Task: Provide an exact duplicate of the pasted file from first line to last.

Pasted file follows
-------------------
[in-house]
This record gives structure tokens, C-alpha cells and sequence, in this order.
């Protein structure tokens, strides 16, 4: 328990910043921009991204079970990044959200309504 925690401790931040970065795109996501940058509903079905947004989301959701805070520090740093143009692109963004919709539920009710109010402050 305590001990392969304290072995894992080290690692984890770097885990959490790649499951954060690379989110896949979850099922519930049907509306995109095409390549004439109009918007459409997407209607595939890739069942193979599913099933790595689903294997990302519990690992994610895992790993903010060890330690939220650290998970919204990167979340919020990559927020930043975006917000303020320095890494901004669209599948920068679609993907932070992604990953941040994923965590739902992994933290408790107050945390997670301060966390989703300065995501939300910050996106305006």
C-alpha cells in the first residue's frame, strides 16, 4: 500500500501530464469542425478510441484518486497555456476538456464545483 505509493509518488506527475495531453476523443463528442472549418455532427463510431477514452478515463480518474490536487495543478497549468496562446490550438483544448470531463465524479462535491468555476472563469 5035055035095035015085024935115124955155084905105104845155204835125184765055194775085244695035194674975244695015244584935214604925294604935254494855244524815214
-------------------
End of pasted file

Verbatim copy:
[in-house]
This record gives structure tokens, C-alpha cells and sequence, in this order.
């Protein structure tokens, strides 16, 4: 328990910043921009991204079970990044959200309504 925690401790931040970065795109996501940058509903079905947004989301959701805070520090740093143009692109963004919709539920009710109010402050 305590001990392969304290072995894992080290690692984890770097885990959490790649499951954060690379989110896949979850099922519930049907509306995109095409390549004439109009918007459409997407209607595939890739069942193979599913099933790595689903294997990302519990690992994610895992790993903010060890330690939220650290998970919204990167979340919020990559927020930043975006917000303020320095890494901004669209599948920068679609993907932070992604990953941040994923965590739902992994933290408790107050945390997670301060966390989703300065995501939300910050996106305006």
C-alpha cells in the first residue's frame, strides 16, 4: 500500500501530464469542425478510441484518486497555456476538456464545483 505509493509518488506527475495531453476523443463528442472549418455532427463510431477514452478515463480518474490536487495543478497549468496562446490550438483544448470531463465524479462535491468555476472563469 5035055035095035015085024935115124955155084905105104845155204835125184765055194775085244695035194674975244695015244584935214604925294604935254494855244524815214